Some of the links provided on this webpage are not created by the National Weather Service. The NWS provides a link to this external webpage because it may contain related information of interest to you. This link does not constitute an endorsement by the NWS of information, products, or services on this external web site.

Skip Navigation Link 
NOAA logo - Click to go to the NOAA homepage National Weather Service   NWS logo - Click to go to the NWS homepage
NWS Spaceflight Meteorology Group

Local forecast by
"City, St" or zip code

The Spaceflight Meteorology Group

Postflight Mission Summary for STS-90

May 13, 1998

Space Shuttle Columbia landed at the Shuttle Landing Facility (SLF), Florida at 16:09 UTC, on Sunday, May 3, 1998, after almost sixteen days in orbit with the Nuero Lab as the prime payload.

Weather for launch day on April 17 was favorable over the CONUS sites with high pressure dominating weather over Florida and California. Strong subsidence aloft suppressed cloudiness over Florida.

The TAL sites were a different story as a strong low which developed in the Bay of Biscay on April 16th moved rapidly northeastward into the North Sea. The associated frontal boundary brought generally unstable and windy conditions to Zaragoza and Moron, Spain and Ben Guerir, Morocco as northwesterly flow persisted. All three sites were observed and forecast to be “NO GO” due to low ceilings. Crosswinds were also a factor at the Spanish sites and precipitation was expected at Zaragoza for the TAL abort time. Late in the count conditions began improving such that Ben Guerir and Moron were given a “GO”. Only Zaragoza was observed “NO GO” at launch time, but conditions there improved such that it was observed “GO” at what would have been the TAL abort time.

Following a one day delay due to hardware problems on the orbiter, Columbia lifted off at the opening of the two and one half hour launch window at 18:19:00 UTC, April 17. With some high level moisture present, pileus clouds were observed briefly around the vehicle as it lifted through the 30 000 foot level.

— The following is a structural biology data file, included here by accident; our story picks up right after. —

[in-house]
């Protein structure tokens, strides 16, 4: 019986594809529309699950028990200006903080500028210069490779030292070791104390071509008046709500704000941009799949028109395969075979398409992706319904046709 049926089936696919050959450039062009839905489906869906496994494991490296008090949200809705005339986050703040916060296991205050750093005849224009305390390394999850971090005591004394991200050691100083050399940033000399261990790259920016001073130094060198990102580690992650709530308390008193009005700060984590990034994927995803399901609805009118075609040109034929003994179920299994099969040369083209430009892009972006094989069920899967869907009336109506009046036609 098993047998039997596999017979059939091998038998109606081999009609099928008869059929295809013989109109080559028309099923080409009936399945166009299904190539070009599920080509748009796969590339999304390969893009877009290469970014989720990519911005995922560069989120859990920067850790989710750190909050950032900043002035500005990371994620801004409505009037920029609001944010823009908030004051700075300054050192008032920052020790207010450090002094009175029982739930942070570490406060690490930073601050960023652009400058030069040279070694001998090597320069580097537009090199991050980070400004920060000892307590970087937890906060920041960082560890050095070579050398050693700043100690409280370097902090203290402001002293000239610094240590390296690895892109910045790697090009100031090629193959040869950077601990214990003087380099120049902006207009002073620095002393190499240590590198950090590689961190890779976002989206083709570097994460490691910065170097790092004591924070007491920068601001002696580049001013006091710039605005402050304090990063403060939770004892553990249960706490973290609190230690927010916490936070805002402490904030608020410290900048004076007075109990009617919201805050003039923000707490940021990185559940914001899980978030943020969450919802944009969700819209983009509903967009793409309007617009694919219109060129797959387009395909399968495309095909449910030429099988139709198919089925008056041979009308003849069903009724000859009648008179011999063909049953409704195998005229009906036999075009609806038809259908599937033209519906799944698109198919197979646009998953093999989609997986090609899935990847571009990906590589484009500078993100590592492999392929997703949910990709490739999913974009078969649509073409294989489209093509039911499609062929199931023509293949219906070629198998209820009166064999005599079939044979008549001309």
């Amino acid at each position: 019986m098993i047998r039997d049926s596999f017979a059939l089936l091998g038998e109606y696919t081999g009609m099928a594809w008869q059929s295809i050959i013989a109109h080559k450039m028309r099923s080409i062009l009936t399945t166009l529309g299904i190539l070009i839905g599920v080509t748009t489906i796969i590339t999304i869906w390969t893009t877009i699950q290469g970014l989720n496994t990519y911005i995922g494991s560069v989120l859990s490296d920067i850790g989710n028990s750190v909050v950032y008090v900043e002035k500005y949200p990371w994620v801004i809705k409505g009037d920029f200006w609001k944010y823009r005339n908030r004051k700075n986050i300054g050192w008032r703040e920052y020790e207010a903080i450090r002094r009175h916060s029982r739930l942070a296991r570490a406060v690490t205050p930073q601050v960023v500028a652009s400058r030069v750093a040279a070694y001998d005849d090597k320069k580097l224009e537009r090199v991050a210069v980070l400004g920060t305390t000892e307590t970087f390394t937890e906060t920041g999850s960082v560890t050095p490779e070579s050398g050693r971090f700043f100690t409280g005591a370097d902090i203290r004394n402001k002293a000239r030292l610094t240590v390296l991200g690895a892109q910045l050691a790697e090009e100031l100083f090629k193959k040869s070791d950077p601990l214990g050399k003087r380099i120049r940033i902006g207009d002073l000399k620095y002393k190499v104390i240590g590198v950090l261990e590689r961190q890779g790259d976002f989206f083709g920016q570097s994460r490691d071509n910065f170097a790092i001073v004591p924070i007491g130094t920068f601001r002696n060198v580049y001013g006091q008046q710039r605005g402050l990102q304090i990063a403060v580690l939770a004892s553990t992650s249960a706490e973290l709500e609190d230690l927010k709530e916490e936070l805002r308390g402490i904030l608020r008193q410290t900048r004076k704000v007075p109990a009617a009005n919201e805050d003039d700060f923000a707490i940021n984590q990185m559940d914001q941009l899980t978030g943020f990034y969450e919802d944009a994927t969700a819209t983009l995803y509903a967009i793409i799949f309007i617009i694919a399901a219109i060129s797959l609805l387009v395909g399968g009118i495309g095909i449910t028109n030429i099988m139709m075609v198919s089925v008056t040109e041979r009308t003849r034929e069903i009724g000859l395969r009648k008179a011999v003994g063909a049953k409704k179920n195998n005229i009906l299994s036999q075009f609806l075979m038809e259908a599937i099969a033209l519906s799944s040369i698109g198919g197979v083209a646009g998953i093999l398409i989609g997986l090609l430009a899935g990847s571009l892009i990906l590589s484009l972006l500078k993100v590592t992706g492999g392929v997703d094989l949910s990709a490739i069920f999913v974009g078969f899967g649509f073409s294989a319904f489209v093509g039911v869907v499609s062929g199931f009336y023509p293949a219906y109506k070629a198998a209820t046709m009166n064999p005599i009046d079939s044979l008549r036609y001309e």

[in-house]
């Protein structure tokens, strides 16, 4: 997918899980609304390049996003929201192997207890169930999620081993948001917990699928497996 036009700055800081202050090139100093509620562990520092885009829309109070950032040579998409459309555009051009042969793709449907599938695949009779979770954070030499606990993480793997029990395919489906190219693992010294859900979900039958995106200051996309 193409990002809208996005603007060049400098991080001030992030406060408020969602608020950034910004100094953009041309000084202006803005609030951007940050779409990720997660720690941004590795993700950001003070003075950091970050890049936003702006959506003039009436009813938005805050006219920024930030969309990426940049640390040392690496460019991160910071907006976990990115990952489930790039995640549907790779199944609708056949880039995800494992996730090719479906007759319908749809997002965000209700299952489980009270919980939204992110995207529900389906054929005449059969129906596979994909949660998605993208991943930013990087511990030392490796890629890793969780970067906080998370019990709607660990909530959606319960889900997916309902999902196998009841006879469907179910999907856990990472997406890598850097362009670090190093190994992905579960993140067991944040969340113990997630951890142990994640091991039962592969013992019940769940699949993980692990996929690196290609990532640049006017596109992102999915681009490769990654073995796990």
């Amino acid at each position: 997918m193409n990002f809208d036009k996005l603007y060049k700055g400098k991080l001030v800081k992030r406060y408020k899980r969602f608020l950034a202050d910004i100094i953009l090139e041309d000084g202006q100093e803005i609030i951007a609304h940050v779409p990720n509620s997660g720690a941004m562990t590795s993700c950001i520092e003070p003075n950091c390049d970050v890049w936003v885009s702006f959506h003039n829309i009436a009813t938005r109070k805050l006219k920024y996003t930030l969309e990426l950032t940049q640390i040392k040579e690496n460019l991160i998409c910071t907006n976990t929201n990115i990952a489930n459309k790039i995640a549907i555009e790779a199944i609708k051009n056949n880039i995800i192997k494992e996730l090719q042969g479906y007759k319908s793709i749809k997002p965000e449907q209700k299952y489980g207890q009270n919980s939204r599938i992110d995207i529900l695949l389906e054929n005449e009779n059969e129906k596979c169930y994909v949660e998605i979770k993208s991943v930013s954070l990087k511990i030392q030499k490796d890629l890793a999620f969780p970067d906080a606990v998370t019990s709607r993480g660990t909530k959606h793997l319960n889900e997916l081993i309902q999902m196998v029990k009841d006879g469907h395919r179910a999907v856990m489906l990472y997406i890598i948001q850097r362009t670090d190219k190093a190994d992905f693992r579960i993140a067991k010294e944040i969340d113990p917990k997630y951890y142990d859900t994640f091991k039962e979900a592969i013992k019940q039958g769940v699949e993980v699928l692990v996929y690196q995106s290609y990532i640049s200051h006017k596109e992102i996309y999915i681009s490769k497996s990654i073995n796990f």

Toward the end of the Nuero Lab mission, mission managers met to decide whether to extend the mission by one day. SMG meteorologists expressed concern about possible deteriorating weather in Florida and California should a one day extension occur. NASA opted not to extend the mission.

Touchdown of Columbia occurred at the Shuttle Landing Facility (SLF), KSC, Florida at 16:09 UTC, May 3, after almost sixteen days in orbit. Even with the pristine weather at the SLF, mission controllers and SMG forecasters discussed the possibility of a reduced crosswind restriction of 10 knots due to the possible problem in cooling an on-board Auxiliary Power Unit (APU). However, the Flight Control Team held the cross wind limit at 15 knots, which is the standard End Of Mission (EOM) crosswind limit.

SMG forecasters held to a forecast of FEW clouds and unrestricted visibilities with west winds of generally 8 to 12 knots. The final touchdown observation reported FEW clouds at 7 000 feet, unrestricted visibilities, and surface winds of 230 04 P 11 knots.

Lead Meteorologist for STS-90 was Dan Bellue. Steve Sokol was the Assistant Lead, and Doris Rotzoll worked as the Lead Techniques Development Unit (TDU) Meteorologist.

Submitted by: Dan G. Bellue Frank C. Brody

Weather and Mission Information:
Space Shuttle Forecasts and Observations, JSC / Houston Weather, Tropics and Hurricanes, SMG and Manned Space Flight, Staff, Links, Contact Us, SMG Home
Looking for information about "space weather", sunspots, or solar flares? Visit the NOAA Space Environment Center.

National Weather Service
Spaceflight Meteorology Group
Page last modified: 1 May 2003